“Prosecutors have a duty to administer justice with integrity. When a tragic injustice occurs, we must work to ensure those mistakes never happen again.”
Orange County’s Informant Scandal Reveals Deep Concerns with Use of Jailhouse Informants
Elected prosecutors have an obligation to protect the integrity of the criminal justice process. The jailhouse informant scandal in Orange County, California – where authorities paid hundreds of thousands of dollars to jailhouse informants who coerced confessions from witnesses with threats of violence and intimidation – is illustrative of the deep concerns with these practices. In a USA Today op-ed, FJP Executive Director Miriam Krinsky and former Superintendent of the New Orleans Police Department Ronal Serpas discuss the dangers of jailhouse informant programs and the need for prosecutors to focus on fairness and the integrity of the justice system – rather than simply “winning” convictions – to protect and promote public trust.
“Wrongful Convictions Are Disturbingly Common, and Prosecutors Have Duty To Fix Injustice”
Prosecutors have a duty to investigate and correct miscarriages of justice. In a USA Today op-ed, FJP Executive Director Miriam Krinsky shares how shockingly common wrongful convictions are and why we need a mechanism to address claims of innocence and remedy cases where the integrity of the process has been compromised. Additionally, she recounts the human toll of wrongful convictions, lessons learned from these cases, and the vital importance of conviction review units as a vehicle for change.
“Promoting Integrity in Conviction Integrity Review”
FJP Executive Director Miriam Krinsky writes about a unique convening event hosted by FJP in partnership with the Innocence Project, Penn Law’s Quattrone Center for the Fair Administration of Justice, Witness to Innocence, and NYU’s Center on the Administration of Criminal Law, where elected prosecutors came together to discuss best practices for promoting accountability and for the design of conviction integrity and review units. These units are designed to address and investigate innocence claims and should also seek to proactively guard against future improper convictions. Click here to read more.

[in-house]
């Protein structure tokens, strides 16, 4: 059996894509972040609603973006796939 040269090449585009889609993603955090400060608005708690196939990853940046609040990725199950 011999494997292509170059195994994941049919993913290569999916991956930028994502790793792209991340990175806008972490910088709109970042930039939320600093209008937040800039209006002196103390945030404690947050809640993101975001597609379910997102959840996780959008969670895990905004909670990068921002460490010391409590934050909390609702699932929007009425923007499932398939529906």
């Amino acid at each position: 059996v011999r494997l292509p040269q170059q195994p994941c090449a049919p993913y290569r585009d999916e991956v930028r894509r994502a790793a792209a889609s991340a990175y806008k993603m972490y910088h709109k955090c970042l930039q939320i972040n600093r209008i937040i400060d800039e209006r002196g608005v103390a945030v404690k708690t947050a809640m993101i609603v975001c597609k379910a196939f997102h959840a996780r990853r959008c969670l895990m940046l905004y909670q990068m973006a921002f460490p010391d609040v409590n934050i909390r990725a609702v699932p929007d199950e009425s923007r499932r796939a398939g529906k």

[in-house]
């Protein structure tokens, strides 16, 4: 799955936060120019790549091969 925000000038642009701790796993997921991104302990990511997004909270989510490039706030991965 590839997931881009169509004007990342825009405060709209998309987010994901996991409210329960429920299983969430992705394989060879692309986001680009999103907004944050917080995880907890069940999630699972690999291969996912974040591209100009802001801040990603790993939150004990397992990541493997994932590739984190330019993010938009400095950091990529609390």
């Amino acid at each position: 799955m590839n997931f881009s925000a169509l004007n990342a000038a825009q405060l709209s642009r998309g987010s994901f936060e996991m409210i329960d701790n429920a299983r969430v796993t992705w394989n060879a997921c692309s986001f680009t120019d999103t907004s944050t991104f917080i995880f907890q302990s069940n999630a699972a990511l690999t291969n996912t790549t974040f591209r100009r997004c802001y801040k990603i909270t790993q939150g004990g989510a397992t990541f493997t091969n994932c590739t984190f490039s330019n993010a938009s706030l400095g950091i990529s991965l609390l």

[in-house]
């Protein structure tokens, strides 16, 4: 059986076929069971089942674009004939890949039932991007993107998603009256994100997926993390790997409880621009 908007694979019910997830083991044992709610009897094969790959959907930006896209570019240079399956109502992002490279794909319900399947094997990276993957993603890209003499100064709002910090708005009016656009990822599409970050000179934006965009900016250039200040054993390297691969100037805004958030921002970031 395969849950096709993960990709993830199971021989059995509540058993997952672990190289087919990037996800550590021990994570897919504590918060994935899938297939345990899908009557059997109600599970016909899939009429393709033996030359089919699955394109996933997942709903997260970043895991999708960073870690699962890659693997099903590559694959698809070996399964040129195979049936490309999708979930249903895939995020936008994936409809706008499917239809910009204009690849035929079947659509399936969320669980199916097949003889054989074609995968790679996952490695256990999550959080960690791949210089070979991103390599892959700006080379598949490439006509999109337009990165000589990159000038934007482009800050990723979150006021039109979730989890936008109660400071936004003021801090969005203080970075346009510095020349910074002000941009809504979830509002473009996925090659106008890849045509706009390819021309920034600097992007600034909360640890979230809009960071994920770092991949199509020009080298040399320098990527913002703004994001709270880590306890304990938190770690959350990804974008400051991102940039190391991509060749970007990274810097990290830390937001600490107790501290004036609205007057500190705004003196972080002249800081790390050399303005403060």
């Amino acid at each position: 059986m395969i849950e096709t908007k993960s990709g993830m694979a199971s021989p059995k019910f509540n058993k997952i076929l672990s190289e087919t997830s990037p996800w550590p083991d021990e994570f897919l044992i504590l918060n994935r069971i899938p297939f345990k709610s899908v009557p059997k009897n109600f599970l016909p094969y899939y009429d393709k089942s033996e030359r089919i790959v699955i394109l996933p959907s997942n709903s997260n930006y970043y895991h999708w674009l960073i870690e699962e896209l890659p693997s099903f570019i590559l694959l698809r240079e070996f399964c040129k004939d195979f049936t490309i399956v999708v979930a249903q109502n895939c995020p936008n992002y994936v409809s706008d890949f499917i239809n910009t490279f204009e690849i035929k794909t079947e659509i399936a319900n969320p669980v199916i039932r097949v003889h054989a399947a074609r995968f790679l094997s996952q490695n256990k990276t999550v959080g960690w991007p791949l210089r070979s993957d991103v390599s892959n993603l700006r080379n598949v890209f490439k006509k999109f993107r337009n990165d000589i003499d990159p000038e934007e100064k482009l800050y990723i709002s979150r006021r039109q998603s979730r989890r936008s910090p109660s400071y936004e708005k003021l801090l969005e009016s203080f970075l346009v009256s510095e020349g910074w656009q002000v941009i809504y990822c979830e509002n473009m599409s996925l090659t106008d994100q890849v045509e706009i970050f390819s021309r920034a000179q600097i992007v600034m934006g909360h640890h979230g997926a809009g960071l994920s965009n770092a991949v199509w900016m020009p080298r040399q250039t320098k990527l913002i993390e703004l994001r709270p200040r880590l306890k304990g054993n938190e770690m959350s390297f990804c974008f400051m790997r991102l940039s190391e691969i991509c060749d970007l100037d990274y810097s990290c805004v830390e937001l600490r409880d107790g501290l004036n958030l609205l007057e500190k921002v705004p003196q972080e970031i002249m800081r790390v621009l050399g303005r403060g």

“Conviction integrity units should not just aim to redress wrongful convictions; they should also seek to establish and maintain the confidence of their communities in the integrity of the justice system. To do so certainly requires unlocking a cell door and erasing a record when an injustice has occurred. Yet it also requires the courage to assess and address system weaknesses and practices.”
– Fair and Just Prosecution Executive Director Miriam Krinsky
Importance and Implications of Prosecutorial Discretion and Independence
Washington Post op-ed in which Denver (CO) District Attorney Beth McCann, District of Columbia Attorney General Karl Racine, and FJP Executive Director Miriam Krinsky underscore the importance and implications of prosecutorial discretion and independence.
“Chisholm, Gossett: Law Enforcement Needs Better Data”
Milwaukee (WI) District Attorney John Chisholm and Winnebago County (WI) District Attorney Christian Gossett identify the value of data and analytics in prosecution and the work of Measures for Justice in obtaining that data. Read more here.
Examples of Innovation
King County Brady Committee Protocol
This document put out by the King County (Seattle, WA) Prosecuting Attorney’s Office sets forth an office-wide Brady Protocol, specifying practices for disclosure of evidence.